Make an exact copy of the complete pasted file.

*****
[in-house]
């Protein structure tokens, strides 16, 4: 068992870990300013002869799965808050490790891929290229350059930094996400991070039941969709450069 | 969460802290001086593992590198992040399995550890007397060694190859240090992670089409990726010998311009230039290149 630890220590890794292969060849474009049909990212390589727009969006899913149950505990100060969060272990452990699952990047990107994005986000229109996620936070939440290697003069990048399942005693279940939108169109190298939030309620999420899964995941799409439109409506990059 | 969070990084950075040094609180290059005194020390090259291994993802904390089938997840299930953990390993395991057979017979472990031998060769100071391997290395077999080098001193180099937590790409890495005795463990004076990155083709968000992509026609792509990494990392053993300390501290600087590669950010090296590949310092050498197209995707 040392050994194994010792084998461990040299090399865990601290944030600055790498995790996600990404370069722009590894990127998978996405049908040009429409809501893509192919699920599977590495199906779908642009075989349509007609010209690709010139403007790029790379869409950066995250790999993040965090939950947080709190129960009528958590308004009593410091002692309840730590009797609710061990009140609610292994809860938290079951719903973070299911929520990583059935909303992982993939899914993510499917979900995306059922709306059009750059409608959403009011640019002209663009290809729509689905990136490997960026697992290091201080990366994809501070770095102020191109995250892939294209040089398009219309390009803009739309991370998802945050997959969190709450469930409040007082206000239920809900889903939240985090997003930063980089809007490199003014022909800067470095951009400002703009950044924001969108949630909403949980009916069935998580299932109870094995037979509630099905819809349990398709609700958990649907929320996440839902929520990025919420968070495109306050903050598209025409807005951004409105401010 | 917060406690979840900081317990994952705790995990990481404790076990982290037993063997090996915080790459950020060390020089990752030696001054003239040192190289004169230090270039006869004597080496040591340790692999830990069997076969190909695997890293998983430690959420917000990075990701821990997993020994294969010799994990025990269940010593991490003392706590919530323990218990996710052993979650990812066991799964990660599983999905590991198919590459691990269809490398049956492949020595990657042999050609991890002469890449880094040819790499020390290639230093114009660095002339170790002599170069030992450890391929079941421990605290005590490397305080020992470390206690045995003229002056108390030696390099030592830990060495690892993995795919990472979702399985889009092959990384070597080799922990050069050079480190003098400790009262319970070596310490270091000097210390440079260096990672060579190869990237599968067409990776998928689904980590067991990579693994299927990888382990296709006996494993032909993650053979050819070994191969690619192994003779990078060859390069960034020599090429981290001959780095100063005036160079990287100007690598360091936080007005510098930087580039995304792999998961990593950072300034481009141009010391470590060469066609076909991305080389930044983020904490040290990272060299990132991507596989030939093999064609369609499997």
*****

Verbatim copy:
[in-house]
């Protein structure tokens, strides 16, 4: 068992870990300013002869799965808050490790891929290229350059930094996400991070039941969709450069 | 969460802290001086593992590198992040399995550890007397060694190859240090992670089409990726010998311009230039290149 630890220590890794292969060849474009049909990212390589727009969006899913149950505990100060969060272990452990699952990047990107994005986000229109996620936070939440290697003069990048399942005693279940939108169109190298939030309620999420899964995941799409439109409506990059 | 969070990084950075040094609180290059005194020390090259291994993802904390089938997840299930953990390993395991057979017979472990031998060769100071391997290395077999080098001193180099937590790409890495005795463990004076990155083709968000992509026609792509990494990392053993300390501290600087590669950010090296590949310092050498197209995707 040392050994194994010792084998461990040299090399865990601290944030600055790498995790996600990404370069722009590894990127998978996405049908040009429409809501893509192919699920599977590495199906779908642009075989349509007609010209690709010139403007790029790379869409950066995250790999993040965090939950947080709190129960009528958590308004009593410091002692309840730590009797609710061990009140609610292994809860938290079951719903973070299911929520990583059935909303992982993939899914993510499917979900995306059922709306059009750059409608959403009011640019002209663009290809729509689905990136490997960026697992290091201080990366994809501070770095102020191109995250892939294209040089398009219309390009803009739309991370998802945050997959969190709450469930409040007082206000239920809900889903939240985090997003930063980089809007490199003014022909800067470095951009400002703009950044924001969108949630909403949980009916069935998580299932109870094995037979509630099905819809349990398709609700958990649907929320996440839902929520990025919420968070495109306050903050598209025409807005951004409105401010 | 917060406690979840900081317990994952705790995990990481404790076990982290037993063997090996915080790459950020060390020089990752030696001054003239040192190289004169230090270039006869004597080496040591340790692999830990069997076969190909695997890293998983430690959420917000990075990701821990997993020994294969010799994990025990269940010593991490003392706590919530323990218990996710052993979650990812066991799964990660599983999905590991198919590459691990269809490398049956492949020595990657042999050609991890002469890449880094040819790499020390290639230093114009660095002339170790002599170069030992450890391929079941421990605290005590490397305080020992470390206690045995003229002056108390030696390099030592830990060495690892993995795919990472979702399985889009092959990384070597080799922990050069050079480190003098400790009262319970070596310490270091000097210390440079260096990672060579190869990237599968067409990776998928689904980590067991990579693994299927990888382990296709006996494993032909993650053979050819070994191969690619192994003779990078060859390069960034020599090429981290001959780095100063005036160079990287100007690598360091936080007005510098930087580039995304792999998961990593950072300034481009141009010391470590060469066609076909991305080389930044983020904490040290990272060299990132991507596989030939093999064609369609499997």